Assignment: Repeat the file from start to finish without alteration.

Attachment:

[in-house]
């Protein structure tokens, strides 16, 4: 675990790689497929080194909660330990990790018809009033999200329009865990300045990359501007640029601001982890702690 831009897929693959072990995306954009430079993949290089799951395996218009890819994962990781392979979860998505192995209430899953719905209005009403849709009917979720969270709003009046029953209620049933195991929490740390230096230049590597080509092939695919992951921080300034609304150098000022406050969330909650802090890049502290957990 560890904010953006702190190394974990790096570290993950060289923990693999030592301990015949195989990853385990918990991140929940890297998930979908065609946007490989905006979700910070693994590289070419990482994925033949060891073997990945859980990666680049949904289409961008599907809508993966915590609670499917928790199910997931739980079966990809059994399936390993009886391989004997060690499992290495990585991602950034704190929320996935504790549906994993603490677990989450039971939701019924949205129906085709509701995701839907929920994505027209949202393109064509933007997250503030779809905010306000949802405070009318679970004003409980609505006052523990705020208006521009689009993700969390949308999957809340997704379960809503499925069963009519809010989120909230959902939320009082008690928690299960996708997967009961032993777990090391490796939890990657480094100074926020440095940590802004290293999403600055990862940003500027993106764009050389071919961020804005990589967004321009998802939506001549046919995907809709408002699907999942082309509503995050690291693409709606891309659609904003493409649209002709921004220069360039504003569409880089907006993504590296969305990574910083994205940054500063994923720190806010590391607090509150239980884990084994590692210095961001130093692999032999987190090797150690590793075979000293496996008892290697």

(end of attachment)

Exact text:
[in-house]
């Protein structure tokens, strides 16, 4: 675990790689497929080194909660330990990790018809009033999200329009865990300045990359501007640029601001982890702690 831009897929693959072990995306954009430079993949290089799951395996218009890819994962990781392979979860998505192995209430899953719905209005009403849709009917979720969270709003009046029953209620049933195991929490740390230096230049590597080509092939695919992951921080300034609304150098000022406050969330909650802090890049502290957990 560890904010953006702190190394974990790096570290993950060289923990693999030592301990015949195989990853385990918990991140929940890297998930979908065609946007490989905006979700910070693994590289070419990482994925033949060891073997990945859980990666680049949904289409961008599907809508993966915590609670499917928790199910997931739980079966990809059994399936390993009886391989004997060690499992290495990585991602950034704190929320996935504790549906994993603490677990989450039971939701019924949205129906085709509701995701839907929920994505027209949202393109064509933007997250503030779809905010306000949802405070009318679970004003409980609505006052523990705020208006521009689009993700969390949308999957809340997704379960809503499925069963009519809010989120909230959902939320009082008690928690299960996708997967009961032993777990090391490796939890990657480094100074926020440095940590802004290293999403600055990862940003500027993106764009050389071919961020804005990589967004321009998802939506001549046919995907809709408002699907999942082309509503995050690291693409709606891309659609904003493409649209002709921004220069360039504003569409880089907006993504590296969305990574910083994205940054500063994923720190806010590391607090509150239980884990084994590692210095961001130093692999032999987190090797150690590793075979000293496996008892290697």